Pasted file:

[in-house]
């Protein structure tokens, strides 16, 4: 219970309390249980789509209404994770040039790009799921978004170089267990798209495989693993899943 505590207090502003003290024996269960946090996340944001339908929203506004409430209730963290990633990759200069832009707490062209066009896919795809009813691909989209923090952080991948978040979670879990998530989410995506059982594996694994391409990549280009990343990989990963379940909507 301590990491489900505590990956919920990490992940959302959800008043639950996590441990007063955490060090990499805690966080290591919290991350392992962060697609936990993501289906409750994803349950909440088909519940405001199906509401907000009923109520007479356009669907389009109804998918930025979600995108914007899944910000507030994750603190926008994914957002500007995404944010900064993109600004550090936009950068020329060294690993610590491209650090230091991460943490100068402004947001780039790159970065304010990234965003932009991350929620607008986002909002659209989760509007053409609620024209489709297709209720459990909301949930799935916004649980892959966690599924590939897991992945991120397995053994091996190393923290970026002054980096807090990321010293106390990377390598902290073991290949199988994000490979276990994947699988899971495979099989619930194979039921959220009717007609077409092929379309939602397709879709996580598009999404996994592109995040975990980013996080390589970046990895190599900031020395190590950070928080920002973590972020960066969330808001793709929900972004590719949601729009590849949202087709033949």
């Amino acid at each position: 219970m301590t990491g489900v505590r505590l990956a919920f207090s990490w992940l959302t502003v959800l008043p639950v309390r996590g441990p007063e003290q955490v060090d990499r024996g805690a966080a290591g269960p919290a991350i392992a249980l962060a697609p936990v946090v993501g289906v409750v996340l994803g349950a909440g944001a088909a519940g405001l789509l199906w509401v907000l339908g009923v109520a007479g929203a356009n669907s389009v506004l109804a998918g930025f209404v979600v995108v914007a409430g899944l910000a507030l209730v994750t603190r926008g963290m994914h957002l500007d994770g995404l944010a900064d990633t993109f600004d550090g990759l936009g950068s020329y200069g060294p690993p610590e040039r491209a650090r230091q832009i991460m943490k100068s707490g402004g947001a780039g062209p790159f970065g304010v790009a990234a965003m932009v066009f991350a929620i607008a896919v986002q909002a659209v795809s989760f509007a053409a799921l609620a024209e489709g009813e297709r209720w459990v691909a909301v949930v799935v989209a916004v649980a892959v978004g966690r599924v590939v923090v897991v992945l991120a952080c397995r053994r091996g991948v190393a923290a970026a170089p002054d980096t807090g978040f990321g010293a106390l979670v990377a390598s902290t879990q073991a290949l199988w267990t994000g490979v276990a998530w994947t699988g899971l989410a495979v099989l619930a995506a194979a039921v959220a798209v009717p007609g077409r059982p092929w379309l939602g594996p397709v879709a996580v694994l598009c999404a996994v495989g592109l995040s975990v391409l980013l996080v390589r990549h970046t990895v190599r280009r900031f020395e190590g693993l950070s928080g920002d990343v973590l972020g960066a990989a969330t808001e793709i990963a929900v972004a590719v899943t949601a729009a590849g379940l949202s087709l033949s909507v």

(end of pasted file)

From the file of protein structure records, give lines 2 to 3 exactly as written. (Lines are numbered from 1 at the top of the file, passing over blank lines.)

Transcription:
């Protein structure tokens, strides 16, 4: 219970309390249980789509209404994770040039790009799921978004170089267990798209495989693993899943 505590207090502003003290024996269960946090996340944001339908929203506004409430209730963290990633990759200069832009707490062209066009896919795809009813691909989209923090952080991948978040979670879990998530989410995506059982594996694994391409990549280009990343990989990963379940909507 301590990491489900505590990956919920990490992940959302959800008043639950996590441990007063955490060090990499805690966080290591919290991350392992962060697609936990993501289906409750994803349950909440088909519940405001199906509401907000009923109520007479356009669907389009109804998918930025979600995108914007899944910000507030994750603190926008994914957002500007995404944010900064993109600004550090936009950068020329060294690993610590491209650090230091991460943490100068402004947001780039790159970065304010990234965003932009991350929620607008986002909002659209989760509007053409609620024209489709297709209720459990909301949930799935916004649980892959966690599924590939897991992945991120397995053994091996190393923290970026002054980096807090990321010293106390990377390598902290073991290949199988994000490979276990994947699988899971495979099989619930194979039921959220009717007609077409092929379309939602397709879709996580598009999404996994592109995040975990980013996080390589970046990895190599900031020395190590950070928080920002973590972020960066969330808001793709929900972004590719949601729009590849949202087709033949």
């Amino acid at each position: 219970m301590t990491g489900v505590r505590l990956a919920f207090s990490w992940l959302t502003v959800l008043p639950v309390r996590g441990p007063e003290q955490v060090d990499r024996g805690a966080a290591g269960p919290a991350i392992a249980l962060a697609p936990v946090v993501g289906v409750v996340l994803g349950a909440g944001a088909a519940g405001l789509l199906w509401v907000l339908g009923v109520a007479g929203a356009n669907s389009v506004l109804a998918g930025f209404v979600v995108v914007a409430g899944l910000a507030l209730v994750t603190r926008g963290m994914h957002l500007d994770g995404l944010a900064d990633t993109f600004d550090g990759l936009g950068s020329y200069g060294p690993p610590e040039r491209a650090r230091q832009i991460m943490k100068s707490g402004g947001a780039g062209p790159f970065g304010v790009a990234a965003m932009v066009f991350a929620i607008a896919v986002q909002a659209v795809s989760f509007a053409a799921l609620a024209e489709g009813e297709r209720w459990v691909a909301v949930v799935v989209a916004v649980a892959v978004g966690r599924v590939v923090v897991v992945l991120a952080c397995r053994r091996g991948v190393a923290a970026a170089p002054d980096t807090g978040f990321g010293a106390l979670v990377a390598s902290t879990q073991a290949l199988w267990t994000g490979v276990a998530w994947t699988g899971l989410a495979v099989l619930a995506a194979a039921v959220a798209v009717p007609g077409r059982p092929w379309l939602g594996p397709v879709a996580v694994l598009c999404a996994v495989g592109l995040s975990v391409l980013l996080v390589r990549h970046t990895v190599r280009r900031f020395e190590g693993l950070s928080g920002d990343v973590l972020g960066a990989a969330t808001e793709i990963a929900v972004a590719v899943t949601a729009a590849g379940l949202s087709l033949s909507v």